Hot farts may indicate a person ate some types of food their body does not agree with, or they have other digestive issues.
It is normal for people to fart several times throughout the day, based on factors that include food choices and how they eat. However, a person may notice that some farts feel warmer or hotter than others.
In most cases, treating hot farts may not be necessary, as this symptom generally passes after a bowel movement. However, some over-the-counter (OTC) medications may help remedy continuous farting. In rare instances, a person may need to see a doctor.
The triggers of hot farts vary from person to person.
Learn more about why we fart here.
Diet plays a large part in causing gas. However, as one study in Gut notes, people may experience different levels of flatulence, even on the same diet. Every digestive system reacts differently to various foods and habits.
Smells may also accompany hot farts, and they vary based on what foods a person eats and how their body responds.
Below are some possible causes of hot farts.
Spicy foods can directly trigger hot farts in many people, as they contain compounds that may cause sensitivity issues. If a meal is spicy when a person eats it, it may feel “spicy” when they pass it later on.
This may also apply to the gas from the food. Spicy compounds in hot foods may make the rectum and anus more sensitive, which could make a person feel the fart more or make the fart seem hotter.
Clearing the spicy food via a bowel movement tends to relieve the symptom.
Diarrhea is a sign of an upset digestive system, and there are numerous triggers.
Diarrhea itself tends to make the intestines sensitive, including the rectum and anus. This could make a person more likely to feel a fart as it passes, which may give the impression of a hot fart.
Other symptoms may accompany the fart, such as a foul smell or sour stomach.
Eating food or drink that the body does not agree with may cause several symptoms, including diarrhea, upset stomach, and hot farts. Examples include consuming milk or dairy products in lactose-intolerant people.
In these cases, the gas a person releases may feel warm. It may also smell foul or sour and come with other symptoms such as temporary diarrhea.
Anyone who suspects they have a food intolerance may want to keep a food journal to track their diet and symptoms. Work closely with a doctor or dietician to find and eliminate any problematic foods.
Celiac disease is an immune disorder that causes the body to react to gluten. In people with this condition, gluten causes damage and inflammation in the small intestine, which could lead to several symptoms such as hot or foul gas.
Celiac disease is a chronic condition, and the treatment involves eliminating gluten from the diet completely.
Low intestinal gas
Sometimes, a warm or hot fart may occur due to low intestinal gas. Several factors affect how gassy a person is, from how much air they swallow while chewing to the types of foods and drinks they consume.
A person with less intestinal gas may feel their farts are warmer, as there is not much gas in the rectum to expel with force. This may cause the warm gas to come out more slowly, which can make it feel warmer.
Wearing thick, tight pants or underwear may also cause a fart to feel warmer, as the gas lingers around the anus after leaving the body. In these cases, there are typically no other symptoms, such as an upset stomach or foul smell. It is simply a result of the fart’s warm air not leaving immediately, causing the person to feel its warmth for longer.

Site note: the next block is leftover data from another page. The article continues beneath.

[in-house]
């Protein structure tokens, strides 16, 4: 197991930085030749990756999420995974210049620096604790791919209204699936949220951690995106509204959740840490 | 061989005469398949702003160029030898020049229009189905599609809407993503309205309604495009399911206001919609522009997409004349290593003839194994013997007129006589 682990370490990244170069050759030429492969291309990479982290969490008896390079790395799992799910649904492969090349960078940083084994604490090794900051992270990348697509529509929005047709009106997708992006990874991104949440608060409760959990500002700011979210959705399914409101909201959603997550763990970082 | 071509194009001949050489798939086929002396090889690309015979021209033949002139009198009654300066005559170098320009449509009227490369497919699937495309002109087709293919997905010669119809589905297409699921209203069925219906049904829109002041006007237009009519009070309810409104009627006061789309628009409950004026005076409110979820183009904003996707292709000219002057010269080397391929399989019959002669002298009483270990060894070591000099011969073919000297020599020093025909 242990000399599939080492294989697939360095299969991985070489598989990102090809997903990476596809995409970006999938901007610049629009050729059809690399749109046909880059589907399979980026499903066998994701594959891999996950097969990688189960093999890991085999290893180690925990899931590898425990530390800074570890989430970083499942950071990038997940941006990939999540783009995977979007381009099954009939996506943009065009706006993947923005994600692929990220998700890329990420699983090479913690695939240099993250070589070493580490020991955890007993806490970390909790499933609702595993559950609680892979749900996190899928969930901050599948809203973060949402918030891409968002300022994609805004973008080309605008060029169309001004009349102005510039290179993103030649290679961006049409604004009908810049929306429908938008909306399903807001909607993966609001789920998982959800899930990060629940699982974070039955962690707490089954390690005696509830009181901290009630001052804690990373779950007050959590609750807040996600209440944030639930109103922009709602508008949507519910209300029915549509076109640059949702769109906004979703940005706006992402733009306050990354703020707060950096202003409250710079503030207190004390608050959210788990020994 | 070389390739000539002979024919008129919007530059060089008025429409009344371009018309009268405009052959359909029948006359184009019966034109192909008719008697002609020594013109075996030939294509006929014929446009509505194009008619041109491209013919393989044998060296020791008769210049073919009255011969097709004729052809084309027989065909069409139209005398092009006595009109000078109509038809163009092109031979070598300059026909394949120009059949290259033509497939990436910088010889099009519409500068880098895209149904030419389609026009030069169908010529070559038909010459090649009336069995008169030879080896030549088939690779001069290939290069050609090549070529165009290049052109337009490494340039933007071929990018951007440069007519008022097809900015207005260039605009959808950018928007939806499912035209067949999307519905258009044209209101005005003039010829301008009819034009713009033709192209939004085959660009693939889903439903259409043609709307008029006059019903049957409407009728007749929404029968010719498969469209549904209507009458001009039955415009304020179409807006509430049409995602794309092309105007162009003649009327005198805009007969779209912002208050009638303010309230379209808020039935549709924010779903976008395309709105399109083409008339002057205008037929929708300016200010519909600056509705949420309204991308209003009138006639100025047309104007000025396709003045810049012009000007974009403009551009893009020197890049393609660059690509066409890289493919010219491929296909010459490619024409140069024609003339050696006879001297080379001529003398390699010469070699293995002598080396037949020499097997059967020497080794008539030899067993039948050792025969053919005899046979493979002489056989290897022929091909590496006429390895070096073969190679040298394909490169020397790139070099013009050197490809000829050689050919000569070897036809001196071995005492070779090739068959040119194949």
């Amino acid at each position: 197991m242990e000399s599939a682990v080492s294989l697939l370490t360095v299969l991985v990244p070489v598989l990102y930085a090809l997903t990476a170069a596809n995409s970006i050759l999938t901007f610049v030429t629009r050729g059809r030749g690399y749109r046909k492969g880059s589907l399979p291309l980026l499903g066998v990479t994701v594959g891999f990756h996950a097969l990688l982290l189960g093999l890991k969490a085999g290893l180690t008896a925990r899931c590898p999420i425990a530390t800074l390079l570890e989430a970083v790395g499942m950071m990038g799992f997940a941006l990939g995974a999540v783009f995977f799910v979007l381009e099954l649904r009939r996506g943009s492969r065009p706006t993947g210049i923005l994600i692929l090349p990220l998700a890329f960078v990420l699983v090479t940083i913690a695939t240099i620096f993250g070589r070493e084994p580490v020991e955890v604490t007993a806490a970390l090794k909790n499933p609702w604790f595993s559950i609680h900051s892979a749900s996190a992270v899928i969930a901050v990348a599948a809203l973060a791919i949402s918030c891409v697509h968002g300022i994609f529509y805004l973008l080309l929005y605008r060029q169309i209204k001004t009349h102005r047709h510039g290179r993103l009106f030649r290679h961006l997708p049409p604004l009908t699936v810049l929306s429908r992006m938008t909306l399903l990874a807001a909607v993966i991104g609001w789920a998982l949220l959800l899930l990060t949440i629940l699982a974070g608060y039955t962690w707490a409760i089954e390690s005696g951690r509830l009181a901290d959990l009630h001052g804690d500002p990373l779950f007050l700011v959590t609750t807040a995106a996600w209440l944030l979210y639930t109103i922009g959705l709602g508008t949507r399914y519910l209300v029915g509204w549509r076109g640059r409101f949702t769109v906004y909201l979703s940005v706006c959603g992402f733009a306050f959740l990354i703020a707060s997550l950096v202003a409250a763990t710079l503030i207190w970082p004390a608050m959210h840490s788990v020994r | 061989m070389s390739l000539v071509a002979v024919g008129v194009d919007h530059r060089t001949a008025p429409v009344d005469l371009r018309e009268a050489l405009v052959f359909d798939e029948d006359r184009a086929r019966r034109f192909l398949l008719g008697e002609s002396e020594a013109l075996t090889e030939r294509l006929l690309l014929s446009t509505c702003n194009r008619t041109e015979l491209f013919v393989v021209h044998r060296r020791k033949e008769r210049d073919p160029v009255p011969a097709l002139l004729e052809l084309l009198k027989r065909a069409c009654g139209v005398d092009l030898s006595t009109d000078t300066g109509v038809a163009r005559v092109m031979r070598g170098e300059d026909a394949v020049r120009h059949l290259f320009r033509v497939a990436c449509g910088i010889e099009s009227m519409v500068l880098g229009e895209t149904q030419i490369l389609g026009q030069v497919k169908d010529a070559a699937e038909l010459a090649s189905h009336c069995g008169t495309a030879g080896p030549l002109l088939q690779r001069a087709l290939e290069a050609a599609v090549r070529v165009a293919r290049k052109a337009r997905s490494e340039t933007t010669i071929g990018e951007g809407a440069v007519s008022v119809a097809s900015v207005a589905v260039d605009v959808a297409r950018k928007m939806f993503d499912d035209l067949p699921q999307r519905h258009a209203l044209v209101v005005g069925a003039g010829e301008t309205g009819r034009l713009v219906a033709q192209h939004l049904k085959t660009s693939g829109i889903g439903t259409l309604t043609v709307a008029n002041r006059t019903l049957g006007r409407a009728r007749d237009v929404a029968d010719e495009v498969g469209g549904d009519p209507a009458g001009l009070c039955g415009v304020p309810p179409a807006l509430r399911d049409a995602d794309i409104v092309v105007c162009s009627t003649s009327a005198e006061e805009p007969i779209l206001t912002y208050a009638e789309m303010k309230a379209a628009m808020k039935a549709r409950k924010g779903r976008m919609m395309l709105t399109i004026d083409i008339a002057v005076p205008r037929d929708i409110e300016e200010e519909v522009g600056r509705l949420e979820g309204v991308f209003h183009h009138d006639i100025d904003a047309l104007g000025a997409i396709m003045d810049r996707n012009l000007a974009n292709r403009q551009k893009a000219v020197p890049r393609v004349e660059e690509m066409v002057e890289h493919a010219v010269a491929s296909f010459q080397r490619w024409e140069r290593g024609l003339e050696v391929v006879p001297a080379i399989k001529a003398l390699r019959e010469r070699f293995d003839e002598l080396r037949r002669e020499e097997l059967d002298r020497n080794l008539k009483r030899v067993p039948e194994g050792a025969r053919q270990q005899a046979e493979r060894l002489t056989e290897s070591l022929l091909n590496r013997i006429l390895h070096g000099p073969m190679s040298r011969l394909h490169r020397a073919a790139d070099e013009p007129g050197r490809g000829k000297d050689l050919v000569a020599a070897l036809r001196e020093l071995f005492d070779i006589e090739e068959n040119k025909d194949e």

Irregularity and constipation can cause several digestive symptoms, including warmer farts. This may occur due to the digestive system slowing down, which leaves less space for gas and makes it more difficult to pass.
When the gas does come out, it may be in small amounts, leading to the warm feeling of a hot fart. Remedying constipation may help relieve these warm farts.
Hot farts do not necessarily require treatment. The farts themselves are not dangerous and are not usually a sign of severe illness on their own. However, if there are strange accompanying smells or other symptoms, it could indicate a more serious underlying condition, such as food intolerance.
Hot fart symptoms are usually temporary and tend to pass after a bowel movement to eliminate the cause.
In cases of diarrhea, it is important to stay hydrated as the body recovers. Drinking mineral water and drinks with electrolytes may help restore hydration and salts in the body.
People may find that OTC drugs may ease other accompanying issues, such as an upset stomach or indigestion. Ingredients, such as bismuth subsalicylate (Pepto Bismol) and calcium carbonate (Tums or Rolaids), may help with these additional symptoms.
If doctors suspect an underlying issue, such as irritable bowel syndrome (IBS), they may recommend a low FODMAP diet, which helps eliminate offending foods that trigger symptoms.
Several diet and lifestyle changes may help minimize hot farts. Taking steps toward optimal digestive health may also prevent some cases. Some tips include:
- eating plenty of dietary fiber
- eating fermented foods or taking probiotic supplements to promote the gut microbiome
- eating foods and herbs that reduce flatulence
- reducing foods that may cause extra gas, such as sugars or other carbohydrates
- taking dietary enzymes when eating foods that are difficult to digest
- avoiding foods that upset the digestive system, such as spicy foods
- drinking more water
- avoiding gassy drinks such as carbonated water or soda
- wearing loose-fitting clothing
- keeping a food journal to help identify and eliminate problematic foods.